Koreatown residents sit in an L.A. CIty Council hearing on Wednesday, March 7, 2012.
With 10 days left until the deadline for the Los Angeles City Council to approve a new redistricting map, Koreatown residents showed up en masse Wednesday at City Hall to argue for their inclusion in a single council district.
Wearing yellow t-shirts that read “I Love K-Town,” residents took over most of the City Hall chambers. Dr. Paul Song was among the dozens who spoke out against the proposed redistricting lines, which would split Koreatown into two council districts.
"My name is Paul Song," he told council members. "My best friend is African-American, and my Spanish is much better than my Korean."
This time around, Korean protesters made sure to include a message of diversity. There were statements made by African-Americans, Thais, Latinos and whites in support of putting Koreatown within a single district.
"As an Asian-American, I would just not stand by and see this happen," said Chancee Martorell, a member of the Thai Community Development Center. "Because if it can happen in your community, and you’re the second-largest Asian/Pacific Islander community here in Los Angeles, it could happen in my community and in our other fellow Asian communities."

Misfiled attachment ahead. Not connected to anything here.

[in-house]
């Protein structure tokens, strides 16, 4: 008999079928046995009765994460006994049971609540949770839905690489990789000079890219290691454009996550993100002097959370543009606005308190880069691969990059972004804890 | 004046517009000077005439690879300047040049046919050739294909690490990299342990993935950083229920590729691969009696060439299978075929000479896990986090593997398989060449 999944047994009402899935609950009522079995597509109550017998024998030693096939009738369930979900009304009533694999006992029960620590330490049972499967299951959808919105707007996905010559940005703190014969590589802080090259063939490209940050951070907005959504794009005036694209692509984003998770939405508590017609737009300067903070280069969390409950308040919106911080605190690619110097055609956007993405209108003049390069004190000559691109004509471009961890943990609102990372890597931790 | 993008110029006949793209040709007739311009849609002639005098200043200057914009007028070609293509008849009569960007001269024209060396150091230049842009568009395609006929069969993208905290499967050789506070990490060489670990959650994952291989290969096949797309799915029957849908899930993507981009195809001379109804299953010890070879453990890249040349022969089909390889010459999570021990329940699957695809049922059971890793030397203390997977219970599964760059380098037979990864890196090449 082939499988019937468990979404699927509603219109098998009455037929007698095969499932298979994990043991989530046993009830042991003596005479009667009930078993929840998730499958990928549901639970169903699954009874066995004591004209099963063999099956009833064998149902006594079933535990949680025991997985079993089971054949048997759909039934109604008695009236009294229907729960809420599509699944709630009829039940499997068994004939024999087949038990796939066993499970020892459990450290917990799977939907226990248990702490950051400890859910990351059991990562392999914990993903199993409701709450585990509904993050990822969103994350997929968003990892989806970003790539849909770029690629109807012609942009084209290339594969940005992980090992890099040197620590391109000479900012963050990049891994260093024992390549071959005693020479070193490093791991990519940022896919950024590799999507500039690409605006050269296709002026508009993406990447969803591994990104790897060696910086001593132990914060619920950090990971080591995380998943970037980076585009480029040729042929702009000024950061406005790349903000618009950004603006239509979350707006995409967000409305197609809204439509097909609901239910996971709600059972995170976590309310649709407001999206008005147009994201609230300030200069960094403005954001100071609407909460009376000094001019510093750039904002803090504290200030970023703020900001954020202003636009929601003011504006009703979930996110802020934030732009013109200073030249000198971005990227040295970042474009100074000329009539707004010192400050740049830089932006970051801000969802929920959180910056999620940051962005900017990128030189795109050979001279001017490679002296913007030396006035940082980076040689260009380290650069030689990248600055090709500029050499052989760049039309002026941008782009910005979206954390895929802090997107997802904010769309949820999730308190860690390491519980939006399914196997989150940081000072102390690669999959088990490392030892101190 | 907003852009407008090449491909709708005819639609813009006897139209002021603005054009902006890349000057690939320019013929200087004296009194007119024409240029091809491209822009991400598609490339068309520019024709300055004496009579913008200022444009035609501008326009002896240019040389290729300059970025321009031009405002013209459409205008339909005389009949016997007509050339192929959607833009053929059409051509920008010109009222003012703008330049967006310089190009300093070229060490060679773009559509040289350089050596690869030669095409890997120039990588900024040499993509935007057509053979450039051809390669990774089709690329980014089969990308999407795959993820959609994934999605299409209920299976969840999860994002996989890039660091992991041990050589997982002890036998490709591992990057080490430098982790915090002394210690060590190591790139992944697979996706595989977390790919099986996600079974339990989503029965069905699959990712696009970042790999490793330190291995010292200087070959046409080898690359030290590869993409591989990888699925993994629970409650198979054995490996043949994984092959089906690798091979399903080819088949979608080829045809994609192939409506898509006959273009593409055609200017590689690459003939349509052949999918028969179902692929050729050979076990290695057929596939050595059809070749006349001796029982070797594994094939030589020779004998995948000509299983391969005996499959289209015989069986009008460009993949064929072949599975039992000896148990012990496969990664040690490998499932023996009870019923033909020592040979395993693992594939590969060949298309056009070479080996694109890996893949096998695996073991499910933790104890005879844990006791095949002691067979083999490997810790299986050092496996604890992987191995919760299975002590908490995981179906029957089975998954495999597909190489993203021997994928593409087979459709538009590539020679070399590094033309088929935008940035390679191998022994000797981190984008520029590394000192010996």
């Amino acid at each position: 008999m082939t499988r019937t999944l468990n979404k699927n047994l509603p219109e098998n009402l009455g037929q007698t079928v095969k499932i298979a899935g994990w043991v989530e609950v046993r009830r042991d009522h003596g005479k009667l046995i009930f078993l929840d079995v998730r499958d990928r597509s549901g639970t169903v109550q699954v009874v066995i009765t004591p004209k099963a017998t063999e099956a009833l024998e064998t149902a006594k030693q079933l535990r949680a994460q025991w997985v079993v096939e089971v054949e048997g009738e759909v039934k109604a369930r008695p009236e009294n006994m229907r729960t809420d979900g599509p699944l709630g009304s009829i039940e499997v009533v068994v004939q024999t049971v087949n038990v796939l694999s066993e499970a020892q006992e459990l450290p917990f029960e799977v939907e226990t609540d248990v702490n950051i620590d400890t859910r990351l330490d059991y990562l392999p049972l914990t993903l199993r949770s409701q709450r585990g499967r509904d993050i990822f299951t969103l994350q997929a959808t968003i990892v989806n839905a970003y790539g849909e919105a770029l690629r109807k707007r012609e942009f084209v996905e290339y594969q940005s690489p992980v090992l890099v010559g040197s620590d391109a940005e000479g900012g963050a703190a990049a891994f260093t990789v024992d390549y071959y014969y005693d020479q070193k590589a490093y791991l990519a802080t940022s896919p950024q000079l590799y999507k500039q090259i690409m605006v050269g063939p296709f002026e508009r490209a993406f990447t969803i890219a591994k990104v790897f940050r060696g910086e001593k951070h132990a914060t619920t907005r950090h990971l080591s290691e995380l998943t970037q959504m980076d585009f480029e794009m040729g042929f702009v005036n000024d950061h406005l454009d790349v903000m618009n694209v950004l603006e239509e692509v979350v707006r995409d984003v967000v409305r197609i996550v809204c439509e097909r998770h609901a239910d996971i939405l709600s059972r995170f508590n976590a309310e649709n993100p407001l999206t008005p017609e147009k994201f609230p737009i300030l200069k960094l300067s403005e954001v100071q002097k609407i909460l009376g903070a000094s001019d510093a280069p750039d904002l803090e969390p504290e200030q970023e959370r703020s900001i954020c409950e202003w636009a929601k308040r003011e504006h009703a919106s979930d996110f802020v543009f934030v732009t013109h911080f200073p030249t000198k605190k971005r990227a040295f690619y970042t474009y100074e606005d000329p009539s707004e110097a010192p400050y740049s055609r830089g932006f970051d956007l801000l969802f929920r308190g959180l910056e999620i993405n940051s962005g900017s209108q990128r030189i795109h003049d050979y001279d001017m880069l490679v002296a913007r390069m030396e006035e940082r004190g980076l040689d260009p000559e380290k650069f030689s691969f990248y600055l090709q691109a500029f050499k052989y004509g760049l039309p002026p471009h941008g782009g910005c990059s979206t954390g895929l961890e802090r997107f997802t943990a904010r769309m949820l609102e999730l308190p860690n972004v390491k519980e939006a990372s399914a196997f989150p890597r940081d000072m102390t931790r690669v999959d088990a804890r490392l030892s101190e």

According to the latest census numbers, Koreans make up 13 percent of L.A.’s population. Koreatown is currently split among four council districts and, as a result, Koreans say they aren’t being included in the city’s democratic process.
Neighborhood organizations, community associations and nonprofits all have until March 17 to pressure the City Council to vote against having Koreatown divided into two districts.
If that doesn’t work, they plan on suing the city under the Voting Rights Act.